There is a way for you to have your personal information, photos, and videos archived via social media. You only need to create a free account to join, and you can start uploading them to the platform. That has become the choice destination for personal memories. It’s not surprising. With the advent of smartphones, sharing pictures has become convenient. You no longer have to wait several hours or a day before you can have them developed. And even then, you have to pray for your snapshots to turn out well. Today’s digital cameras allow you to take photos and discard unwanted ones with ease, and you can shoot videos, too. Once done, you can share them right away.
While we are leaning toward an all-digital future, the disc medium is still alive and has a lot of fire left. It had its time as a convenient way to store data. If you go a few decades back, going digital meant being on discs. Now, there are different mediums that come in disc form. If they all look the same, how can you differentiate them from each other?
The Optical Disc
This is the most popular physical format for digital data. How do they work? Beneath its shiny surface, there are tiny bumps and dips. These could either reflect back the light from the laser or not, which the controller will then decipher as a string of ones and zeroes. This is then passed on to the main hardware that it is connected to, whether that is a music player or a video game console.
You will mostly see discs that are about four inches in diameter. But you have to know what kind of disc it is that you have. There are different formats that come in this shape.
For many, the compact disc is their first exposure to digital media. It was a staple of the music industry. Music fans enjoyed opening the jewel case, popping the CD into the player, and start playing music. While listening, you can thumb through the case insert that features the artist’s photos, artwork, and lyrics.
The CD can store 650 to 700 MB of data, equivalent to about an hour’s worth of audio. Initially, it was a read-only format for the masses. Then there are drives that have writing capabilities and a slew of writable discs. CDs that can be recorded on once were CD-R and CD+R. Rewritable discs have the expected names of CD-RW and CD+RW. Despite the slight difference in name, most modern players should be able to read these.
Boasting 4.7 GB of usable storage space in a single layer, the DVD or digital versatile disc initially targeted the home video market. It proved to be successful and has dislodged the long-time king VHS as the medium of choice for movie fans. Like CDs, DVDs eventually found its way into computers and game consoles.
If you want to store more data, you can double the layers and bump the space up to 8.5 GB. Due to this, the naming convention became a bit more complex. DVD-R, DVD+R, DVD-RW, and DVD+RW are names for writable discs. There are also tags for storage capacities. Single-layer discs are called DVD-5, while double-layered ones are dubbed DVD-9. And then there’s region locking. Depending on where you are, there is a designated region number for the disc, which can only be played using a player with the same code. Despite the release of another superior format, DVDs are still selling well.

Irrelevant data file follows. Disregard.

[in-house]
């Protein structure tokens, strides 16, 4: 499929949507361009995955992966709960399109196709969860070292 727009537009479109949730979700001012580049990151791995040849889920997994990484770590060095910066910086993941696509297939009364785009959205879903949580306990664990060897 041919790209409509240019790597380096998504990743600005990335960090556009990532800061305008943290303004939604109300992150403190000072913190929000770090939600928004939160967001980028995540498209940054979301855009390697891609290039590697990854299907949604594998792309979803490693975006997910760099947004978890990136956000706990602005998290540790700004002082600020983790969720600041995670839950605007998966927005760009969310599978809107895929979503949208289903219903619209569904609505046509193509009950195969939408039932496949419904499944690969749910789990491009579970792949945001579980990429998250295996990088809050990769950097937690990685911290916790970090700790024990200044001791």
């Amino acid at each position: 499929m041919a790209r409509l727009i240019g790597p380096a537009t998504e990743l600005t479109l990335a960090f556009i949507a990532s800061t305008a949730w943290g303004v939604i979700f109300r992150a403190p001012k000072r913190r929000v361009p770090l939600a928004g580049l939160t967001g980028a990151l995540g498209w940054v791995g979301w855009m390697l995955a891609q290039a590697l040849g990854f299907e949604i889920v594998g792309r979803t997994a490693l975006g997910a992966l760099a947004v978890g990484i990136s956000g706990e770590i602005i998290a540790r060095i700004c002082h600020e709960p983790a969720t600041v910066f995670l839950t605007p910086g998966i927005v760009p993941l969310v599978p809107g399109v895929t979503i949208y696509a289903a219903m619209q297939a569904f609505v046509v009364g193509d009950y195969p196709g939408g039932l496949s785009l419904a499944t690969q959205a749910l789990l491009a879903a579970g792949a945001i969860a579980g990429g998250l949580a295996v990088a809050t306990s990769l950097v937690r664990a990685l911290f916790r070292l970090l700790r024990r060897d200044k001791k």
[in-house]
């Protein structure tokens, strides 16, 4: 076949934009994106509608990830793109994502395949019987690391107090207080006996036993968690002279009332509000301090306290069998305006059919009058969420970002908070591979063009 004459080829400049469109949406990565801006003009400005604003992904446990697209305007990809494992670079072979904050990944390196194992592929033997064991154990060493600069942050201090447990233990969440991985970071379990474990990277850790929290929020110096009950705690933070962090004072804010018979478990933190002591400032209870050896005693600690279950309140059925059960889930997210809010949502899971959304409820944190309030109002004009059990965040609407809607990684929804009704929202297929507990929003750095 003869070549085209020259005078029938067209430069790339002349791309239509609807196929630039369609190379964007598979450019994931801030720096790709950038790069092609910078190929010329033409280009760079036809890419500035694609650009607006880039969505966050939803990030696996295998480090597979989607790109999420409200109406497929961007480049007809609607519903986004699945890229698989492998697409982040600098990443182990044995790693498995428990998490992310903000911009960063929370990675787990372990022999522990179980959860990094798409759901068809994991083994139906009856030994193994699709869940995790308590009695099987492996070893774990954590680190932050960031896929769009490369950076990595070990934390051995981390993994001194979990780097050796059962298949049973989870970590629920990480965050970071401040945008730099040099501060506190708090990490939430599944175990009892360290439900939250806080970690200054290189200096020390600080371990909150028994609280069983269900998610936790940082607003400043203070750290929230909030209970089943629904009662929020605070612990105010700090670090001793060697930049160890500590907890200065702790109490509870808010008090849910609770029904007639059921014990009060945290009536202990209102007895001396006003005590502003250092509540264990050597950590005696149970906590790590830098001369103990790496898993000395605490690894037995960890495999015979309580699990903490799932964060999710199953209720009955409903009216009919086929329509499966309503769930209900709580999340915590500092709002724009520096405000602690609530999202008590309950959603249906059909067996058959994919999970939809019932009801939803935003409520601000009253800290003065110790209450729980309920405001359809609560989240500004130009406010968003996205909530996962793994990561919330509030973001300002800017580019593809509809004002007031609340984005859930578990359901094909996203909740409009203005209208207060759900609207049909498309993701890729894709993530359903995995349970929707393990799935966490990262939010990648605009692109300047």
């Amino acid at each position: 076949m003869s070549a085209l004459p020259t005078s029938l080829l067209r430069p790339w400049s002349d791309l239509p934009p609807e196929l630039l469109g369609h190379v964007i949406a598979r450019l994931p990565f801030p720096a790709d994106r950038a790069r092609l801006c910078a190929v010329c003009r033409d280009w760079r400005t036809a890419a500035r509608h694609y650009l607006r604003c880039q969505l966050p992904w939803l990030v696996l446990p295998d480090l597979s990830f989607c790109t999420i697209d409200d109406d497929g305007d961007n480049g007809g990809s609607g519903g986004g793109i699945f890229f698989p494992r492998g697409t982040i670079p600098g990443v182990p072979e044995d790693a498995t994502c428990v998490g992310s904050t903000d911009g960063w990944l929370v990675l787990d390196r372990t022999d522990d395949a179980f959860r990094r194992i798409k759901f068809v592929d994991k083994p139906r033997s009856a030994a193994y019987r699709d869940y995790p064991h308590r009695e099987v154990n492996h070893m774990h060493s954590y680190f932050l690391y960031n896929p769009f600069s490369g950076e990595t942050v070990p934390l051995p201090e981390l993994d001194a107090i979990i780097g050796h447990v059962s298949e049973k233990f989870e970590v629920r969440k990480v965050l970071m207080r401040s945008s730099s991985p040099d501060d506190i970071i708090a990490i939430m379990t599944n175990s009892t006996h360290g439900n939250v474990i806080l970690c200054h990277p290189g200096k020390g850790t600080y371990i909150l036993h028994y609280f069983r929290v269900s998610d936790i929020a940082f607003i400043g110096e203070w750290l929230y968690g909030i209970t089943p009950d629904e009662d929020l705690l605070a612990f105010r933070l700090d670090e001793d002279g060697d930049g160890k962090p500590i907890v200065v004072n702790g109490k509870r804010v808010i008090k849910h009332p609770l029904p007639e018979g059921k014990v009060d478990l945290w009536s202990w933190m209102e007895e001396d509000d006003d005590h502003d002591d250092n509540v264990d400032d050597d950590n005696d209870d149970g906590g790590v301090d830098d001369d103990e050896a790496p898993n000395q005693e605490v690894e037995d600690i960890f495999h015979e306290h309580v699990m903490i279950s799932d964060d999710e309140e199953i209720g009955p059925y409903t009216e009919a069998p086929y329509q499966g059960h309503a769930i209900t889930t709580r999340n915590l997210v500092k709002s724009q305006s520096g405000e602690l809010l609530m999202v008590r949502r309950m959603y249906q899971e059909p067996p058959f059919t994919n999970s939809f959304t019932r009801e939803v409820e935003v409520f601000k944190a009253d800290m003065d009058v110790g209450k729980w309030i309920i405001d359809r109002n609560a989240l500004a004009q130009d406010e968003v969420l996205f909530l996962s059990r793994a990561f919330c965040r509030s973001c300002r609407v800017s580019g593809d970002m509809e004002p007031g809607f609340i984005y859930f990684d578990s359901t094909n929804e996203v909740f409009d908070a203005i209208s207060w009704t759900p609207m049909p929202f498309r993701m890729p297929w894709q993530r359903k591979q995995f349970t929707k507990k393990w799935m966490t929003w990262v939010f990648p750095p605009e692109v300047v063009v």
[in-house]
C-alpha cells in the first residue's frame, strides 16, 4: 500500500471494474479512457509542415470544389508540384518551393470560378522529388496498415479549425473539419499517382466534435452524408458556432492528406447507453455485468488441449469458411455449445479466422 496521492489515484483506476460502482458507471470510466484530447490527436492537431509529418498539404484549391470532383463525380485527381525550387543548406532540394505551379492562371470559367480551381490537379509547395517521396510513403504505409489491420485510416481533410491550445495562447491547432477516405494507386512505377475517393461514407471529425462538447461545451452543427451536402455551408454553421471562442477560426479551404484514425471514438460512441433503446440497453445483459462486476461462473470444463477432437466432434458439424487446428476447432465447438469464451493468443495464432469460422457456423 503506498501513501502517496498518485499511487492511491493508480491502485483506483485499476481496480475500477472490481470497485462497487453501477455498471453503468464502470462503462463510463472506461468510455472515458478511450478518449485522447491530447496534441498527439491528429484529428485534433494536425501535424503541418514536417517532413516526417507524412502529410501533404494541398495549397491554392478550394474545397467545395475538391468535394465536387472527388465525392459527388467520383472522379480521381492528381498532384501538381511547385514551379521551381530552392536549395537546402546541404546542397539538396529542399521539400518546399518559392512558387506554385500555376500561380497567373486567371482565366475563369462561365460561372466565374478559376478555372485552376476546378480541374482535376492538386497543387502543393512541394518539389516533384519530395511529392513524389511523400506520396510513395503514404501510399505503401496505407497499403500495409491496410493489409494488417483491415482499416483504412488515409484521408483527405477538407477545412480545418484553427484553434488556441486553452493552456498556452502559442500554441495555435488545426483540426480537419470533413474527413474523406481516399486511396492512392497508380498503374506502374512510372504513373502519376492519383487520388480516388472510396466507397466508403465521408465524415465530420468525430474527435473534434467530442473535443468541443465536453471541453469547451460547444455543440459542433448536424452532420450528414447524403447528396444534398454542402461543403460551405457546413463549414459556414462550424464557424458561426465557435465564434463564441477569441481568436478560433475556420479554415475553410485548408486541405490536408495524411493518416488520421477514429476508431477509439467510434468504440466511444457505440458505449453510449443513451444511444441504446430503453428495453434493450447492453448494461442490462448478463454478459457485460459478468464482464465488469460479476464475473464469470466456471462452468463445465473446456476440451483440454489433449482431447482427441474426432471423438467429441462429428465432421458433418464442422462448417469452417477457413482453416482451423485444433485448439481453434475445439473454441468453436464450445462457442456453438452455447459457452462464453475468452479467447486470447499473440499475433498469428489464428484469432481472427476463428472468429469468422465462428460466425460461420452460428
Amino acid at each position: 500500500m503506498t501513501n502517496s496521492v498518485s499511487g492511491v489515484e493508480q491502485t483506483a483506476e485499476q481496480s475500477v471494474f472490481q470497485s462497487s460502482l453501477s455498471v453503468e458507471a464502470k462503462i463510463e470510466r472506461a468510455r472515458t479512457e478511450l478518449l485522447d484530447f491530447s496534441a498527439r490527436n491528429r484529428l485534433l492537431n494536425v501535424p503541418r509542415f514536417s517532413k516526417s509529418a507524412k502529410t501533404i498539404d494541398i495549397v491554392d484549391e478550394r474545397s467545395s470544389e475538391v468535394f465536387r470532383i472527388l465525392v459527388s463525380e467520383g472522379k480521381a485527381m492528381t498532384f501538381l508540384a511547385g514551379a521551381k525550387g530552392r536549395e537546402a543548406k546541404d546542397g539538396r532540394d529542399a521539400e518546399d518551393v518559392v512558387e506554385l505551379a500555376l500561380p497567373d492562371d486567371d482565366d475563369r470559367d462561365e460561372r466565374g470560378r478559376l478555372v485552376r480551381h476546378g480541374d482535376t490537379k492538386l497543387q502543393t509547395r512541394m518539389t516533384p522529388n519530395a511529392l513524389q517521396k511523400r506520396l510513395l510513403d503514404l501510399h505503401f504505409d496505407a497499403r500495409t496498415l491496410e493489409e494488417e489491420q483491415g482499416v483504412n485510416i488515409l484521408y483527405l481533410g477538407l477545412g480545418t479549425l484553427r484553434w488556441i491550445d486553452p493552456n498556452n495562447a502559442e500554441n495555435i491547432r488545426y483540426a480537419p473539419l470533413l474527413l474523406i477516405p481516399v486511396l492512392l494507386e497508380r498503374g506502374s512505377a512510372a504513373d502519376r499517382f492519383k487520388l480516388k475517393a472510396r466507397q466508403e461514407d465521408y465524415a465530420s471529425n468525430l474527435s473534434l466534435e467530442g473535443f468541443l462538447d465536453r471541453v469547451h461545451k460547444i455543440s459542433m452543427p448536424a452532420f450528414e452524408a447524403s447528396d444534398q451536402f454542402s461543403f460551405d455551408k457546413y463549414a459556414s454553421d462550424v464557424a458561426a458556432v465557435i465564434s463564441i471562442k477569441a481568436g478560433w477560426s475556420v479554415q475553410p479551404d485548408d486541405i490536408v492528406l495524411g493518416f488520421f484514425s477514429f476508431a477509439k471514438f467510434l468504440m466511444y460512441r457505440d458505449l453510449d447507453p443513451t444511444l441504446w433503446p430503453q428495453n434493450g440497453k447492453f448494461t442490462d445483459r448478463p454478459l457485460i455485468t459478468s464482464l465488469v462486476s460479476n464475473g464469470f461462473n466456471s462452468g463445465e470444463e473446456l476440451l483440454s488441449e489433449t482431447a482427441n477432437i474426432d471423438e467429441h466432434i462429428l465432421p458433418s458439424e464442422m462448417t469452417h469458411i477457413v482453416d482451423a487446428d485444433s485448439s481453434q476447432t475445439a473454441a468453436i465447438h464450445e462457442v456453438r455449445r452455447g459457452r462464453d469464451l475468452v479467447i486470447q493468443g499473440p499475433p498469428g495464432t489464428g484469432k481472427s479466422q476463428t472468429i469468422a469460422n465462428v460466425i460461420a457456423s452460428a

Blu-ray brought high-definition movies to the living room. The name is derived from the color of its laser, which is able to read the finer patterns of the disc. “BD” is its abbreviation, and it can hold 25 GB of data on a single layer. Unlike DVDs, BD can have up to four layers. Two layers hold 50 GB, three layers hold 100, and four layers hold 128 GB but only available in the writable form. Write-once discs are dubbed BD-R, while rewritable ones are named BD-RE.
A newer format called Ultra HD Blu-ray came later. The storage capacity is like BD, with 66 GB for the double layer and 100 GB for the triple layer. It can play videos in 4K resolution, which is four times sharper than what regular BD offers. The name is a mouthful, but you can call it UHD-BD.
Do you want an easy way to know which is which? Check the packaging:
- CDs come in square-ish jewel cases.
- DVDs come in tall rectangular cases, and the art sleeve covers the whole surface.
- BD cases are also rectangular in shape, but smaller than DVDs. The art sleeve does not cover the whole case. The main distinction is that they are blue.
- UHD-BD cases are as big as BD’s, but they come in black.
An important thing to note, though: make sure that your disc is compatible with your player.
There are those who still stick to collecting physical media. Streaming will not replicate the excitement of having something to hold and see. And for some, this is priceless. It looks like discs will still be around for a while.